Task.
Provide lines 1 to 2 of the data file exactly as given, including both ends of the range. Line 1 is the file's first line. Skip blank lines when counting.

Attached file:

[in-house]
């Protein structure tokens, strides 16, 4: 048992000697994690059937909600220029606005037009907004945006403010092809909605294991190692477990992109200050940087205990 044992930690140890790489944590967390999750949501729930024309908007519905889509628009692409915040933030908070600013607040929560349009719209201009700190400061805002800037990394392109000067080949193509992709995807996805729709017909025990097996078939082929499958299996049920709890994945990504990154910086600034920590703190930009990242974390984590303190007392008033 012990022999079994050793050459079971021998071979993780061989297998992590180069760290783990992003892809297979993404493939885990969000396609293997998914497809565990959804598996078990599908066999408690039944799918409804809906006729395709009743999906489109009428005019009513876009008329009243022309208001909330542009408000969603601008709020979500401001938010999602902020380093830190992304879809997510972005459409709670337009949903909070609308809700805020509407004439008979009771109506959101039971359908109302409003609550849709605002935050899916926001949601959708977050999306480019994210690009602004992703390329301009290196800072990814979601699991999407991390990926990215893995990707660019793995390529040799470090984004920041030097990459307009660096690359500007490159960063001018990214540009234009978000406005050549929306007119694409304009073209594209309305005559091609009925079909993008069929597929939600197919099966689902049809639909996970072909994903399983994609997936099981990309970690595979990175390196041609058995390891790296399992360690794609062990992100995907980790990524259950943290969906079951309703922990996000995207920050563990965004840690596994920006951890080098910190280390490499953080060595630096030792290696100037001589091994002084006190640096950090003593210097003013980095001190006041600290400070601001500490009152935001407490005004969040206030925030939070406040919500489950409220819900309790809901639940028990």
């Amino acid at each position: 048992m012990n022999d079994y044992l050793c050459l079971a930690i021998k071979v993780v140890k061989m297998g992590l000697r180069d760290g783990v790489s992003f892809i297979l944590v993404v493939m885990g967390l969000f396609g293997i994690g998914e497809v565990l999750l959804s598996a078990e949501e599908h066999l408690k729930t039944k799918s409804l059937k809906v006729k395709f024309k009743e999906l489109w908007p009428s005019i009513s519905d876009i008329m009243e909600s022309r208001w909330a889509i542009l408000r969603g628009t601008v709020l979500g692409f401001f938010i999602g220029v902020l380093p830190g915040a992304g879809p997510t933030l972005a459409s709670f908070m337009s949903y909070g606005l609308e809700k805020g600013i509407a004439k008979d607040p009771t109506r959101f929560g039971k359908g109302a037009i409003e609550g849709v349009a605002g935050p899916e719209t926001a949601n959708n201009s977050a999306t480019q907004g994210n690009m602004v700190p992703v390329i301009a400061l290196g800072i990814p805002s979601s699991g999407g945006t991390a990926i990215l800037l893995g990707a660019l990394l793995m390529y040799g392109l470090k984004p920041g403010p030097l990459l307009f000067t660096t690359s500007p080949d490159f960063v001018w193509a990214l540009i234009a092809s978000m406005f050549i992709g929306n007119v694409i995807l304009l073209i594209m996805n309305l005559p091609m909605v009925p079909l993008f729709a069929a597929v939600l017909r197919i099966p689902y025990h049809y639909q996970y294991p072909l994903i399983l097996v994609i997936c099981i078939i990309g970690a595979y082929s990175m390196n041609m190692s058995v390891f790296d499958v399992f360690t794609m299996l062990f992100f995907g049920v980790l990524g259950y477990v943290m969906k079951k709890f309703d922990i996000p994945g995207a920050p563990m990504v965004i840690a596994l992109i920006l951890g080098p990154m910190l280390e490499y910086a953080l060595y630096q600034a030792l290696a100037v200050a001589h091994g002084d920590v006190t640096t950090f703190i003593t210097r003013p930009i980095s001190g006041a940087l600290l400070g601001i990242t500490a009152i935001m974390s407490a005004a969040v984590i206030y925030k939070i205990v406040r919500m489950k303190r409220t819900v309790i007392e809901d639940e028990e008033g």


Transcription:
[in-house]
């Protein structure tokens, strides 16, 4: 048992000697994690059937909600220029606005037009907004945006403010092809909605294991190692477990992109200050940087205990 044992930690140890790489944590967390999750949501729930024309908007519905889509628009692409915040933030908070600013607040929560349009719209201009700190400061805002800037990394392109000067080949193509992709995807996805729709017909025990097996078939082929499958299996049920709890994945990504990154910086600034920590703190930009990242974390984590303190007392008033 012990022999079994050793050459079971021998071979993780061989297998992590180069760290783990992003892809297979993404493939885990969000396609293997998914497809565990959804598996078990599908066999408690039944799918409804809906006729395709009743999906489109009428005019009513876009008329009243022309208001909330542009408000969603601008709020979500401001938010999602902020380093830190992304879809997510972005459409709670337009949903909070609308809700805020509407004439008979009771109506959101039971359908109302409003609550849709605002935050899916926001949601959708977050999306480019994210690009602004992703390329301009290196800072990814979601699991999407991390990926990215893995990707660019793995390529040799470090984004920041030097990459307009660096690359500007490159960063001018990214540009234009978000406005050549929306007119694409304009073209594209309305005559091609009925079909993008069929597929939600197919099966689902049809639909996970072909994903399983994609997936099981990309970690595979990175390196041609058995390891790296399992360690794609062990992100995907980790990524259950943290969906079951309703922990996000995207920050563990965004840690596994920006951890080098910190280390490499953080060595630096030792290696100037001589091994002084006190640096950090003593210097003013980095001190006041600290400070601001500490009152935001407490005004969040206030925030939070406040919500489950409220819900309790809901639940028990």